At just under an hour, this is the longest CD GDI Records have given us in
their Hammer series. "The Mummy" is a wise choice for the company's first
disc devoted to just one work and composer. It is a fine score (as endorsed
by the sepulchral tones of Christopher Lee in a welcome brief introduction).
It is a pity that Franz Reizenstein himself does not get bigger billing.
His name does not appear anywhere on the cover of the CD or on the spine!
Even on the back of the disc cover, his name is in far smaller print than
the name of "Hammer" which is presumably what the distributors think will
sell their product. Nonetheless GDI are to be congratulated for presenting
all the music Reizenstein wrote for this 1959 quintessential Hammer production
for there are many enjoyably atmospheric tracks on this CD. The "Opening
Credits", "The Burial Procession", "John Banning and Mehemet Bey" and the
"Finale and End Credits" could all stand on their own as individual mini-tone
poems such is the depth to their powerful ideas. The film music itself forms
a kind of extended orchestral suite with strongly characterised recurring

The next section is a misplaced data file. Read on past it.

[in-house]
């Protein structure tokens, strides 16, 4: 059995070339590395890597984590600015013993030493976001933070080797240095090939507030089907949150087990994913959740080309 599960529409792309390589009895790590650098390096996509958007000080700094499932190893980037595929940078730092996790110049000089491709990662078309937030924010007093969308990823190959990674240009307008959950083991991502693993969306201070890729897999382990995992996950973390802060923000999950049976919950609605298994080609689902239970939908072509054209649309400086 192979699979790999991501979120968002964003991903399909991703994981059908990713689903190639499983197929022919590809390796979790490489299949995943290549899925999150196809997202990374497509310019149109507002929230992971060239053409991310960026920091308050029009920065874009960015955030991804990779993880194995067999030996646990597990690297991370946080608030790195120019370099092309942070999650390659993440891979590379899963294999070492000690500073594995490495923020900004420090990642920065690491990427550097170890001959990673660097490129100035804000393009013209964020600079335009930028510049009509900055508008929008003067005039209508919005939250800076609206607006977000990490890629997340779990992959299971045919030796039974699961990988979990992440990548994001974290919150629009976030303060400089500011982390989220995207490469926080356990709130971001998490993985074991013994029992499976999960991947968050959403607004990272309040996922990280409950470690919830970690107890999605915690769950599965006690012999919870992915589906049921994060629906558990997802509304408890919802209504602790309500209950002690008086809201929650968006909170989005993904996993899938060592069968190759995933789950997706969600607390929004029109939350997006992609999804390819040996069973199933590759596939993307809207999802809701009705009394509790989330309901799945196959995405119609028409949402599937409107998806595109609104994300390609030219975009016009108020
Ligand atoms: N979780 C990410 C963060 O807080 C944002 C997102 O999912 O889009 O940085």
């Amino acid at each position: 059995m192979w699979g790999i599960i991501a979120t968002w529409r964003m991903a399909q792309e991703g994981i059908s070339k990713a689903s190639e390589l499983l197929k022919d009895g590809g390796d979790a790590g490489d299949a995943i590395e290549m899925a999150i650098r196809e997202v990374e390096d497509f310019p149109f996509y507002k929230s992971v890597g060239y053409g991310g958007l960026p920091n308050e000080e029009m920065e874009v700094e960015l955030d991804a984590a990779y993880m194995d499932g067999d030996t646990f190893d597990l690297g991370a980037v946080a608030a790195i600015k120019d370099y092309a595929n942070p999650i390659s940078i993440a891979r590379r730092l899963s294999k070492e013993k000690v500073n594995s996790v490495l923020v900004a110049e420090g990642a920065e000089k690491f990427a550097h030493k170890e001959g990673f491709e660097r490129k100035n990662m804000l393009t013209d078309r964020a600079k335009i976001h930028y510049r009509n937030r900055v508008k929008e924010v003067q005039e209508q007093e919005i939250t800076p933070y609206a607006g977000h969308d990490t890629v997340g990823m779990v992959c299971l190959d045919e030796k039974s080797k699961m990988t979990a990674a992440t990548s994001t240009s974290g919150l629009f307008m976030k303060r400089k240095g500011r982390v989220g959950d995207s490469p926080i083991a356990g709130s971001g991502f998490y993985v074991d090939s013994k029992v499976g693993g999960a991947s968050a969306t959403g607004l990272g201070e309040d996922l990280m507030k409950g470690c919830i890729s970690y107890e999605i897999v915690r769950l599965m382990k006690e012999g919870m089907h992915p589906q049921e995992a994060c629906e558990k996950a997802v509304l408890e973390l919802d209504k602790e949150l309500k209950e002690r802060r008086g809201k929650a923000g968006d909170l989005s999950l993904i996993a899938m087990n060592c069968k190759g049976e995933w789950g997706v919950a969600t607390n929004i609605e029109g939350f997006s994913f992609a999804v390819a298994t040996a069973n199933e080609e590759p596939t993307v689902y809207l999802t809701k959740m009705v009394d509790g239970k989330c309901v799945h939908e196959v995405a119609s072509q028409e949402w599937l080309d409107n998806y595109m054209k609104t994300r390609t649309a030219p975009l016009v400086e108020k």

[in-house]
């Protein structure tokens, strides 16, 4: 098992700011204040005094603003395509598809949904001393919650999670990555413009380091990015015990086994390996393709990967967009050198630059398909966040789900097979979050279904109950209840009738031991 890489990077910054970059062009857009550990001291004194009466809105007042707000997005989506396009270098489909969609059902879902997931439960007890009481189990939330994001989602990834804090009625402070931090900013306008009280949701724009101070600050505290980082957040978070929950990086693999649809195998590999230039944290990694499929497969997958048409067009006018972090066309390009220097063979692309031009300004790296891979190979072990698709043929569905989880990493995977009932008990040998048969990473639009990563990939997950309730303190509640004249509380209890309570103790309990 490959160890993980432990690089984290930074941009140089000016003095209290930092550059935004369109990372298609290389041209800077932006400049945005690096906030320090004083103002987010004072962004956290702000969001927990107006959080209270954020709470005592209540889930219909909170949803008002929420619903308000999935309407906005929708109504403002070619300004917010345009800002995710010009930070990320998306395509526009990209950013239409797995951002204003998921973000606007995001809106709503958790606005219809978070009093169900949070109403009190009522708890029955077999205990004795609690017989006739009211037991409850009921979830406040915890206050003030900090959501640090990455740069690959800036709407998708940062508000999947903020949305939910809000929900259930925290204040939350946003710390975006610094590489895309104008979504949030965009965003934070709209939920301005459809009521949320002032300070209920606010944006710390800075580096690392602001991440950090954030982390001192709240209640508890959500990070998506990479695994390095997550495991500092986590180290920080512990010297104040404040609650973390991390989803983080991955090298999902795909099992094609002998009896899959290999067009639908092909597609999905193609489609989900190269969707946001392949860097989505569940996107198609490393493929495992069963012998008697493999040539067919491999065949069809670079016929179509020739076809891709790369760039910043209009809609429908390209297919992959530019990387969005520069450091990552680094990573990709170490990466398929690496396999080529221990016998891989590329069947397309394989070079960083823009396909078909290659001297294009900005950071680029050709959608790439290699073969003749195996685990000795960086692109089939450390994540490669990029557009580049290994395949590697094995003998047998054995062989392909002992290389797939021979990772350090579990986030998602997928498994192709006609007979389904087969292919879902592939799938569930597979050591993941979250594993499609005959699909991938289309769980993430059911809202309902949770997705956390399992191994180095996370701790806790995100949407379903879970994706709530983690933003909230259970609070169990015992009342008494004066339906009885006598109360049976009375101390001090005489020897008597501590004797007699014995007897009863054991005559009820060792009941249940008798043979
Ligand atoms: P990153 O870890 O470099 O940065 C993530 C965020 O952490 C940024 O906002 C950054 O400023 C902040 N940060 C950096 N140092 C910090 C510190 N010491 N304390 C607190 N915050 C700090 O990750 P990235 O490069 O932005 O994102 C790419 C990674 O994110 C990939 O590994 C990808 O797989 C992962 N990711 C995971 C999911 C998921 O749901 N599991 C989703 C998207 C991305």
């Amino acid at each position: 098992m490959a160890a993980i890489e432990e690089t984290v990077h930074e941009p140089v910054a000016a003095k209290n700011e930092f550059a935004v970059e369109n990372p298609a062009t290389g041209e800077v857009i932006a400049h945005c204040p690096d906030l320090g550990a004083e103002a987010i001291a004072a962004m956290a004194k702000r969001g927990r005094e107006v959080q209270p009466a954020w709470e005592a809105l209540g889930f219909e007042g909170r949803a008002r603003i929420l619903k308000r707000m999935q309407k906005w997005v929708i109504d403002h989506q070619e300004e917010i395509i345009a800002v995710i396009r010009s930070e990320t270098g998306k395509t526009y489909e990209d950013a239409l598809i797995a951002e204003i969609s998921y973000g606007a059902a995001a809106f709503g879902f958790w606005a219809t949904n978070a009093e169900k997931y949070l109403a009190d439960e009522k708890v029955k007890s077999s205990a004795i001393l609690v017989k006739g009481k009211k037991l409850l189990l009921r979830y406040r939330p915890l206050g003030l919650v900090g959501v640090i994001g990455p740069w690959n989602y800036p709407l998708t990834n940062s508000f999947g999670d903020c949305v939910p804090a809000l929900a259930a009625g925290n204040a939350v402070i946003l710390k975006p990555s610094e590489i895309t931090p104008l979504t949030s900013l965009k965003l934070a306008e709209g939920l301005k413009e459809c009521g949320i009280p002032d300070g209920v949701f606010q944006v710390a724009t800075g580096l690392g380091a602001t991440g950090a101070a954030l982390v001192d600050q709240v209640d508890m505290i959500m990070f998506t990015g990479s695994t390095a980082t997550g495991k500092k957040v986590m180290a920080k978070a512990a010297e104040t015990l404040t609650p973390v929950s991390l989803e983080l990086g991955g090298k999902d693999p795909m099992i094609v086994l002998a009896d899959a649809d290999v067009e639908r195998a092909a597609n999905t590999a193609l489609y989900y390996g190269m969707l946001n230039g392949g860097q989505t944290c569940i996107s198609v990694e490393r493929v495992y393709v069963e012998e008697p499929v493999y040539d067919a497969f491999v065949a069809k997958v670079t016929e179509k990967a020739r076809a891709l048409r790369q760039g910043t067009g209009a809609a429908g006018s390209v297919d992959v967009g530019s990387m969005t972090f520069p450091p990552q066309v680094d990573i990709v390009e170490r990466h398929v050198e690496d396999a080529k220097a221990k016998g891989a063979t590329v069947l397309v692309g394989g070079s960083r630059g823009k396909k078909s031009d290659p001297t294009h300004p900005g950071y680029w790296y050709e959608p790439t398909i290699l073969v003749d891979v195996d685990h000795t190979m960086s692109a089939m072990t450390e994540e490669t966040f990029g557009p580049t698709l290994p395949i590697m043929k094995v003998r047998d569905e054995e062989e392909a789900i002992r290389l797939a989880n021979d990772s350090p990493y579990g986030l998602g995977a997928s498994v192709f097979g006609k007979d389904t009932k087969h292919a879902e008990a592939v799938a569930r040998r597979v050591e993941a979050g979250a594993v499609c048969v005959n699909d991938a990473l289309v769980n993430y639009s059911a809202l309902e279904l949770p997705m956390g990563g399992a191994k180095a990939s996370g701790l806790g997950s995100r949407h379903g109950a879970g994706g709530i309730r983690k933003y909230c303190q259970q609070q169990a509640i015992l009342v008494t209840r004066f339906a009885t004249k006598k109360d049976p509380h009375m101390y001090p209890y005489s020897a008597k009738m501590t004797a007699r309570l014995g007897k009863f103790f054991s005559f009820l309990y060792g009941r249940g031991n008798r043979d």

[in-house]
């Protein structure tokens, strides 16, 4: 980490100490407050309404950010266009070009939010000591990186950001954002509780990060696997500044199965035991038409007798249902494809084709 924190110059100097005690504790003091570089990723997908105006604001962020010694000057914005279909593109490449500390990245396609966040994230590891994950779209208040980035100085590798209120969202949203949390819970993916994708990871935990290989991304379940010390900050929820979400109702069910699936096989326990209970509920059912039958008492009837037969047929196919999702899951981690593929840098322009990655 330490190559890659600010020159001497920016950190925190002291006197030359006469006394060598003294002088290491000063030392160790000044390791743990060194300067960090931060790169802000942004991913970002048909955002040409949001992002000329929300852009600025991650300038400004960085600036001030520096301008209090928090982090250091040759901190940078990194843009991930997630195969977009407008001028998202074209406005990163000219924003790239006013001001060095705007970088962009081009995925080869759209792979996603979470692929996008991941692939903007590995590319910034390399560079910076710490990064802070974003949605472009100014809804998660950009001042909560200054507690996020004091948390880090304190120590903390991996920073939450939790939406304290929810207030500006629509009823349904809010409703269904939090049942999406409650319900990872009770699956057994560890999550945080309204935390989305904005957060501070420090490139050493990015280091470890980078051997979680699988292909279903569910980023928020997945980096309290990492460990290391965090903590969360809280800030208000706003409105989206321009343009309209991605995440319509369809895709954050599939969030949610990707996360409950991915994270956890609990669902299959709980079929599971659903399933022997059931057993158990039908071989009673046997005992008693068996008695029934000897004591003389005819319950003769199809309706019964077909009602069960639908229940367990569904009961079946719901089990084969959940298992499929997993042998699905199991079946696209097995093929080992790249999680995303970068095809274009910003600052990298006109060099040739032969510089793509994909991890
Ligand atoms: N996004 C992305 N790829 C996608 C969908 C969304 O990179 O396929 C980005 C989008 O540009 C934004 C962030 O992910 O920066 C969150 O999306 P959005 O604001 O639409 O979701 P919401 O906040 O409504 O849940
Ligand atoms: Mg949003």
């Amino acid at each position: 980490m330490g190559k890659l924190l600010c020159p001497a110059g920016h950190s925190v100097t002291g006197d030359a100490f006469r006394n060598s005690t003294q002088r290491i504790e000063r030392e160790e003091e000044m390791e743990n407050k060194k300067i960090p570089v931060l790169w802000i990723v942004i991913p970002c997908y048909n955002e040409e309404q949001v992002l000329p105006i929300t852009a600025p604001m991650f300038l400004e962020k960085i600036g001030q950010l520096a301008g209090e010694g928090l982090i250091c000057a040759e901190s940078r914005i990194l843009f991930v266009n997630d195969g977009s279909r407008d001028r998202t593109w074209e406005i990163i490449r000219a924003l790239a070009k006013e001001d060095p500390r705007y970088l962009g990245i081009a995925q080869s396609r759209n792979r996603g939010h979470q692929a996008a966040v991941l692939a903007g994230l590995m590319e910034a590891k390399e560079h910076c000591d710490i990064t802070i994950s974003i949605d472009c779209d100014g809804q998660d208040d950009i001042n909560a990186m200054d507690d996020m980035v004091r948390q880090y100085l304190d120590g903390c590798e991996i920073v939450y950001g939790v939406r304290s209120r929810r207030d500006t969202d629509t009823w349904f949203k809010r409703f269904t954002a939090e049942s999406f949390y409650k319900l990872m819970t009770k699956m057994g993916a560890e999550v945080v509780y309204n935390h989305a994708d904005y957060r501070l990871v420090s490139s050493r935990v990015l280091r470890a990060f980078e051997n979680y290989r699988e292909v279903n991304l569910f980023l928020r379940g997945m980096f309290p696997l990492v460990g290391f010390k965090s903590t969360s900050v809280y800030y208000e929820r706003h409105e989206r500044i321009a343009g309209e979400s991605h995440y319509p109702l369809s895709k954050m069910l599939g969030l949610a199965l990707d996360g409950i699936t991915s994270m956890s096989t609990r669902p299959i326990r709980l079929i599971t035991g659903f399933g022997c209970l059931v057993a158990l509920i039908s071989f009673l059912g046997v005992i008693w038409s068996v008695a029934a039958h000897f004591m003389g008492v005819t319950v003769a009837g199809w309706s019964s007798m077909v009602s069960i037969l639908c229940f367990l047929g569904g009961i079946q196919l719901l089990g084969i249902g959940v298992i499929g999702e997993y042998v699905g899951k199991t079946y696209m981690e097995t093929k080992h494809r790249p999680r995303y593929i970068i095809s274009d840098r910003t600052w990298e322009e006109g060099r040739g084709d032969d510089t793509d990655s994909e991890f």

themes, the most striking of which describes Kharis's love for Ananka and
doubles as the Mummy's theme. The use of a wordless chorus here is decidedly
(and gratifyingly) un-Hollywood such is the sincerity and indeed beauty of
the writing. The primordial strength of the Egyptian-style music is not quite
matched by the more dissonant parts of the score depicting the murderous
events in England in where the Mummy is running amok. However, the imagination
of the orchestration as exemplified by the skilful use of percussion to crank
up the excitement impresses the listener and presages the composer's more
lurid score to the Anton Diffring film "Circus of Horrors" of 1960. The sound
on the "Mummy" disc is variable but never less than acceptable: indeed, it
is remarkably good considering its late-1950s provenance.
Recommended to Hammer addicts (who will cherish the many splendid colour
photographs in the handsomely produced booklet) and those interested in yet
another émigré whose works have been unfairly neglected in
recent years. I sincerely hope this will not turn out to be the only CD of
the music of Franz Reizenstein to appear before the public - there are, amongst
other works, two piano concertos, two piano sonatas, a cello concerto, a
violin concerto, a concert overture "Cyrano de Bergerac", a radio opera "Anna
Kraus" and an oratorio "Genesis" yet to receive commercial recordings.